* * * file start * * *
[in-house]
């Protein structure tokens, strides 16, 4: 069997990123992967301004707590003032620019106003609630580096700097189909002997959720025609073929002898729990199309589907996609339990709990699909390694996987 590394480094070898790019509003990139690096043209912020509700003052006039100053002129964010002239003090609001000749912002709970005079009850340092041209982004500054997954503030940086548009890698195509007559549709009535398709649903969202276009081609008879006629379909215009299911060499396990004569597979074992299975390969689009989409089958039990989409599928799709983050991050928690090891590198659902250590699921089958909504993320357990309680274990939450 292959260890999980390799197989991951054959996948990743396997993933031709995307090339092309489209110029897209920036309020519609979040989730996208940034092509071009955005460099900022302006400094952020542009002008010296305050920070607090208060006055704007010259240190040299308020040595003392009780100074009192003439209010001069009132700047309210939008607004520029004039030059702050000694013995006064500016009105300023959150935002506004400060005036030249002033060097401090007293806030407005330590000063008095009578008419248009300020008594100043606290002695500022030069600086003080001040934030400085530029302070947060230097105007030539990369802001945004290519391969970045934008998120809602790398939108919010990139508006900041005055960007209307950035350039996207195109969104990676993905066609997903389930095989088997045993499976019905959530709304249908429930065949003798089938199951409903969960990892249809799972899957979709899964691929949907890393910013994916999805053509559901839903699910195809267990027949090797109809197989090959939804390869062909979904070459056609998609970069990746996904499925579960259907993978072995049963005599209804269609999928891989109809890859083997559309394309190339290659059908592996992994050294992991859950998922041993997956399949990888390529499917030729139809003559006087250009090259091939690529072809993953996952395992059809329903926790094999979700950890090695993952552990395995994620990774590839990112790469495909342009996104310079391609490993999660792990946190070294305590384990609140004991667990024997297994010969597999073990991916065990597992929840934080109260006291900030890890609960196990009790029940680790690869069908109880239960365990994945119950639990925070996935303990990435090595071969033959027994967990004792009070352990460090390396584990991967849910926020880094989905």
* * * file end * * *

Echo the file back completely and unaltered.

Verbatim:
[in-house]
């Protein structure tokens, strides 16, 4: 069997990123992967301004707590003032620019106003609630580096700097189909002997959720025609073929002898729990199309589907996609339990709990699909390694996987 590394480094070898790019509003990139690096043209912020509700003052006039100053002129964010002239003090609001000749912002709970005079009850340092041209982004500054997954503030940086548009890698195509007559549709009535398709649903969202276009081609008879006629379909215009299911060499396990004569597979074992299975390969689009989409089958039990989409599928799709983050991050928690090891590198659902250590699921089958909504993320357990309680274990939450 292959260890999980390799197989991951054959996948990743396997993933031709995307090339092309489209110029897209920036309020519609979040989730996208940034092509071009955005460099900022302006400094952020542009002008010296305050920070607090208060006055704007010259240190040299308020040595003392009780100074009192003439209010001069009132700047309210939008607004520029004039030059702050000694013995006064500016009105300023959150935002506004400060005036030249002033060097401090007293806030407005330590000063008095009578008419248009300020008594100043606290002695500022030069600086003080001040934030400085530029302070947060230097105007030539990369802001945004290519391969970045934008998120809602790398939108919010990139508006900041005055960007209307950035350039996207195109969104990676993905066609997903389930095989088997045993499976019905959530709304249908429930065949003798089938199951409903969960990892249809799972899957979709899964691929949907890393910013994916999805053509559901839903699910195809267990027949090797109809197989090959939804390869062909979904070459056609998609970069990746996904499925579960259907993978072995049963005599209804269609999928891989109809890859083997559309394309190339290659059908592996992994050294992991859950998922041993997956399949990888390529499917030729139809003559006087250009090259091939690529072809993953996952395992059809329903926790094999979700950890090695993952552990395995994620990774590839990112790469495909342009996104310079391609490993999660792990946190070294305590384990609140004991667990024997297994010969597999073990991916065990597992929840934080109260006291900030890890609960196990009790029940680790690869069908109880239960365990994945119950639990925070996935303990990435090595071969033959027994967990004792009070352990460090390396584990991967849910926020880094989905």